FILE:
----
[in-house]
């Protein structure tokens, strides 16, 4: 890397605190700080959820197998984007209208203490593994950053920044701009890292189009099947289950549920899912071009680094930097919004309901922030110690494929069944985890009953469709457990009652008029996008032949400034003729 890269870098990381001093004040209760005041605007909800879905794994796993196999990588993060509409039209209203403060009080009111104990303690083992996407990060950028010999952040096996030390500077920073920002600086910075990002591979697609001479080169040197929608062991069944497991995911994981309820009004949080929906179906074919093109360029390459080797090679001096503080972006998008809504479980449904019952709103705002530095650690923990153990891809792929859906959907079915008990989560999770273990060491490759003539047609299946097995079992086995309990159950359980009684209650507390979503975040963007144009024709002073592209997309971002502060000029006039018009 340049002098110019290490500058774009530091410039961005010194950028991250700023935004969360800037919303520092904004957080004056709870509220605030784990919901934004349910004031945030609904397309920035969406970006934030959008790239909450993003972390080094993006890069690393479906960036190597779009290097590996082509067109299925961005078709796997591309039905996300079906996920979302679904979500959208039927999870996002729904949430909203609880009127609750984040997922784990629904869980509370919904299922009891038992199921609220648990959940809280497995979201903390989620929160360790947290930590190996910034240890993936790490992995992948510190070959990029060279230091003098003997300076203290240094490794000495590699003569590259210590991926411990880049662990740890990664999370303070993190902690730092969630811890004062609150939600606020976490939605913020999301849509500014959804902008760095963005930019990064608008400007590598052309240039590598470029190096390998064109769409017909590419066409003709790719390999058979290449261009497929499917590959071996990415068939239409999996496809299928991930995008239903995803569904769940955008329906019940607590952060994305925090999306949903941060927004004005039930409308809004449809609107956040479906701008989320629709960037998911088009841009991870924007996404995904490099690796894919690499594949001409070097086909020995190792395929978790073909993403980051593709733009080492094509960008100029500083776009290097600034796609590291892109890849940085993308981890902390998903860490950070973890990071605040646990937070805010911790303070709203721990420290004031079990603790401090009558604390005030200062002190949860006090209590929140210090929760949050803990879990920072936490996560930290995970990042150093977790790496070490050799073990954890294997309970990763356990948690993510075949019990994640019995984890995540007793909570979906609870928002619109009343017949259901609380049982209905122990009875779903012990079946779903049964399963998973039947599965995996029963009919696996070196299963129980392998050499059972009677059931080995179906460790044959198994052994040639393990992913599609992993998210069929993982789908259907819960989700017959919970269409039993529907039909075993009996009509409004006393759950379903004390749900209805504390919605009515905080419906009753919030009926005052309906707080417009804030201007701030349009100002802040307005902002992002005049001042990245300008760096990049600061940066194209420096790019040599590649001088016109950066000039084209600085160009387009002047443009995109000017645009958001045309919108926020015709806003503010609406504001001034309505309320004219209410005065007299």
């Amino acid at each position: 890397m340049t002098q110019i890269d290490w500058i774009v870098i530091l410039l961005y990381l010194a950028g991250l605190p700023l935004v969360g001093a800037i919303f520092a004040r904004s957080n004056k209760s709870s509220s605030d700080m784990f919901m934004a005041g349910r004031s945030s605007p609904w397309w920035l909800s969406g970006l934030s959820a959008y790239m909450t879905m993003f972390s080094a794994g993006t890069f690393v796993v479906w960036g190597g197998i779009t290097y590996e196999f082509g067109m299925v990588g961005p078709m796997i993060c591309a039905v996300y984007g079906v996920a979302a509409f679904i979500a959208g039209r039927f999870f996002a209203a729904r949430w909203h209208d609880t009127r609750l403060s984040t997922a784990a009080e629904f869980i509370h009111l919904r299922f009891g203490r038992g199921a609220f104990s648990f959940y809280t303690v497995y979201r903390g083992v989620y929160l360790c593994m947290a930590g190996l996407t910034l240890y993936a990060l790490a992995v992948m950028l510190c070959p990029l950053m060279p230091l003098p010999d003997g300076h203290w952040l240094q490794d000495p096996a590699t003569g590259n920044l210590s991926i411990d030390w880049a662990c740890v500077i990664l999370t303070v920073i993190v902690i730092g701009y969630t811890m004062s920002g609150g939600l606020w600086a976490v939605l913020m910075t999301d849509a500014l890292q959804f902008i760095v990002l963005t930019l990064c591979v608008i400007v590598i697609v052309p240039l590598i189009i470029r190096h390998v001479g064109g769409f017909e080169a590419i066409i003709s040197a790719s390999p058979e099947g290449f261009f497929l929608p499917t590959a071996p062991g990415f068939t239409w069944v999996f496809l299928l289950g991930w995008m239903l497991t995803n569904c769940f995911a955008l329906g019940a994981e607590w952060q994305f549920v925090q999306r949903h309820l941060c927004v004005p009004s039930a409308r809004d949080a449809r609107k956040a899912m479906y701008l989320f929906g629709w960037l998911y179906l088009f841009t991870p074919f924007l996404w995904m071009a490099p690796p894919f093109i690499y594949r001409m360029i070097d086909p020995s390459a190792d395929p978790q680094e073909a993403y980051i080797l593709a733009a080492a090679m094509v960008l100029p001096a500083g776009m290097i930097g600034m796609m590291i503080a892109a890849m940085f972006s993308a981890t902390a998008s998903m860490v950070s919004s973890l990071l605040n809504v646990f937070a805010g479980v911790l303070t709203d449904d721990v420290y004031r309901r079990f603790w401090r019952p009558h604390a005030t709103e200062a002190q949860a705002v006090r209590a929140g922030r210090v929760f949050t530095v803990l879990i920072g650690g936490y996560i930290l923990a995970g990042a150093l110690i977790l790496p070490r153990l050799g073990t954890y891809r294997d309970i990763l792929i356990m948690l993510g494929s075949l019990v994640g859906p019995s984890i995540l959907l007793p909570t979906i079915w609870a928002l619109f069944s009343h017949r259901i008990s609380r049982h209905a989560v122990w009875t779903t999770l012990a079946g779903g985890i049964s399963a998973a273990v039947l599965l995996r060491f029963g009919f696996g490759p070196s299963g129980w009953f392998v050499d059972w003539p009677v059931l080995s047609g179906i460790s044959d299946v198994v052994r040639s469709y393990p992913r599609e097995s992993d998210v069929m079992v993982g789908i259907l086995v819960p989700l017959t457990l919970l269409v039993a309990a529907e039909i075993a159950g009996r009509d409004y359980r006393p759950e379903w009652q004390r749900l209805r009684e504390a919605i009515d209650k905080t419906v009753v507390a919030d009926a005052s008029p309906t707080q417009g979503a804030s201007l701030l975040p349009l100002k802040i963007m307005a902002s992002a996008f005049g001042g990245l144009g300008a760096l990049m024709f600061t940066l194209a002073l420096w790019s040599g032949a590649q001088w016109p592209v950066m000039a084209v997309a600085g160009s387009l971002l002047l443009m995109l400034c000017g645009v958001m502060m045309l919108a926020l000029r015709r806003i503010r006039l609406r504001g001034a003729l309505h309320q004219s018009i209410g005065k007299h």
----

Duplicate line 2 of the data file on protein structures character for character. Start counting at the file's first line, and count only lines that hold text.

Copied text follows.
């Protein structure tokens, strides 16, 4: 890397605190700080959820197998984007209208203490593994950053920044701009890292189009099947289950549920899912071009680094930097919004309901922030110690494929069944985890009953469709457990009652008029996008032949400034003729 890269870098990381001093004040209760005041605007909800879905794994796993196999990588993060509409039209209203403060009080009111104990303690083992996407990060950028010999952040096996030390500077920073920002600086910075990002591979697609001479080169040197929608062991069944497991995911994981309820009004949080929906179906074919093109360029390459080797090679001096503080972006998008809504479980449904019952709103705002530095650690923990153990891809792929859906959907079915008990989560999770273990060491490759003539047609299946097995079992086995309990159950359980009684209650507390979503975040963007144009024709002073592209997309971002502060000029006039018009 340049002098110019290490500058774009530091410039961005010194950028991250700023935004969360800037919303520092904004957080004056709870509220605030784990919901934004349910004031945030609904397309920035969406970006934030959008790239909450993003972390080094993006890069690393479906960036190597779009290097590996082509067109299925961005078709796997591309039905996300079906996920979302679904979500959208039927999870996002729904949430909203609880009127609750984040997922784990629904869980509370919904299922009891038992199921609220648990959940809280497995979201903390989620929160360790947290930590190996910034240890993936790490992995992948510190070959990029060279230091003098003997300076203290240094490794000495590699003569590259210590991926411990880049662990740890990664999370303070993190902690730092969630811890004062609150939600606020976490939605913020999301849509500014959804902008760095963005930019990064608008400007590598052309240039590598470029190096390998064109769409017909590419066409003709790719390999058979290449261009497929499917590959071996990415068939239409999996496809299928991930995008239903995803569904769940955008329906019940607590952060994305925090999306949903941060927004004005039930409308809004449809609107956040479906701008989320629709960037998911088009841009991870924007996404995904490099690796894919690499594949001409070097086909020995190792395929978790073909993403980051593709733009080492094509960008100029500083776009290097600034796609590291892109890849940085993308981890902390998903860490950070973890990071605040646990937070805010911790303070709203721990420290004031079990603790401090009558604390005030200062002190949860006090209590929140210090929760949050803990879990920072936490996560930290995970990042150093977790790496070490050799073990954890294997309970990763356990948690993510075949019990994640019995984890995540007793909570979906609870928002619109009343017949259901609380049982209905122990009875779903012990079946779903049964399963998973039947599965995996029963009919696996070196299963129980392998050499059972009677059931080995179906460790044959198994052994040639393990992913599609992993998210069929993982789908259907819960989700017959919970269409039993529907039909075993009996009509409004006393759950379903004390749900209805504390919605009515905080419906009753919030009926005052309906707080417009804030201007701030349009100002802040307005902002992002005049001042990245300008760096990049600061940066194209420096790019040599590649001088016109950066000039084209600085160009387009002047443009995109000017645009958001045309919108926020015709806003503010609406504001001034309505309320004219209410005065007299």